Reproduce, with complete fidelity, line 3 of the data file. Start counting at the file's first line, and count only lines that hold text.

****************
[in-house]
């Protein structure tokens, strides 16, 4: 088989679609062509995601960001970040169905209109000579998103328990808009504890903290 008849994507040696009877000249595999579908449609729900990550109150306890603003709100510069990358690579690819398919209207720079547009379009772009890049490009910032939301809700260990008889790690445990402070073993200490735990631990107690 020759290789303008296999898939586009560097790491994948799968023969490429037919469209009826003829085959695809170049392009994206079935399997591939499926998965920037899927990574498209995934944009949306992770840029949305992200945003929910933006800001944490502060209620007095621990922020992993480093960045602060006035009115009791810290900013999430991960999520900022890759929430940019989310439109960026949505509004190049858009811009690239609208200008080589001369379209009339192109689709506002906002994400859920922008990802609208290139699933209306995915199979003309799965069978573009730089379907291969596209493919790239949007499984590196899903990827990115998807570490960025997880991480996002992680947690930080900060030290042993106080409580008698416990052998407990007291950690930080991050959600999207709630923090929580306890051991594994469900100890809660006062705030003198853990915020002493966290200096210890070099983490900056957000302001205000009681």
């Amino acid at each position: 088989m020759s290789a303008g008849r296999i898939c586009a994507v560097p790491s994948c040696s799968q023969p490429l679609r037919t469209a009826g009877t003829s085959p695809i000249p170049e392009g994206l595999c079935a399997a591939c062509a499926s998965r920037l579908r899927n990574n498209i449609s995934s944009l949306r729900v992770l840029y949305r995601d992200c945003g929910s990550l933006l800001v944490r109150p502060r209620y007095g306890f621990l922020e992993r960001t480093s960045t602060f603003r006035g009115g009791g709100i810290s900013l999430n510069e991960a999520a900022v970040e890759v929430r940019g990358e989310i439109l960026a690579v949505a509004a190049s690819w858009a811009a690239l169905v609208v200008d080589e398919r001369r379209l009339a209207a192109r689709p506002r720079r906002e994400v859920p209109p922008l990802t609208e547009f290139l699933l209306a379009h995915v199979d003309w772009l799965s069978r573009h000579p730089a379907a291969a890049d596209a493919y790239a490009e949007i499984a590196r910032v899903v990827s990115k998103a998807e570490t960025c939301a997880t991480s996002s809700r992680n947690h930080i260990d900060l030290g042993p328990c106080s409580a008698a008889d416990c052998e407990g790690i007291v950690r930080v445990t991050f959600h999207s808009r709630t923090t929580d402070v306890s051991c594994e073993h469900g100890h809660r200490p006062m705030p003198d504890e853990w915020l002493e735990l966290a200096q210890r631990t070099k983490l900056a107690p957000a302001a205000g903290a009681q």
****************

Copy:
């Amino acid at each position: 088989m020759s290789a303008g008849r296999i898939c586009a994507v560097p790491s994948c040696s799968q023969p490429l679609r037919t469209a009826g009877t003829s085959p695809i000249p170049e392009g994206l595999c079935a399997a591939c062509a499926s998965r920037l579908r899927n990574n498209i449609s995934s944009l949306r729900v992770l840029y949305r995601d992200c945003g929910s990550l933006l800001v944490r109150p502060r209620y007095g306890f621990l922020e992993r960001t480093s960045t602060f603003r006035g009115g009791g709100i810290s900013l999430n510069e991960a999520a900022v970040e890759v929430r940019g990358e989310i439109l960026a690579v949505a509004a190049s690819w858009a811009a690239l169905v609208v200008d080589e398919r001369r379209l009339a209207a192109r689709p506002r720079r906002e994400v859920p209109p922008l990802t609208e547009f290139l699933l209306a379009h995915v199979d003309w772009l799965s069978r573009h000579p730089a379907a291969a890049d596209a493919y790239a490009e949007i499984a590196r910032v899903v990827s990115k998103a998807e570490t960025c939301a997880t991480s996002s809700r992680n947690h930080i260990d900060l030290g042993p328990c106080s409580a008698a008889d416990c052998e407990g790690i007291v950690r930080v445990t991050f959600h999207s808009r709630t923090t929580d402070v306890s051991c594994e073993h469900g100890h809660r200490p006062m705030p003198d504890e853990w915020l002493e735990l966290a200096q210890r631990t070099k983490l900056a107690p957000a302001a205000g903290a009681q």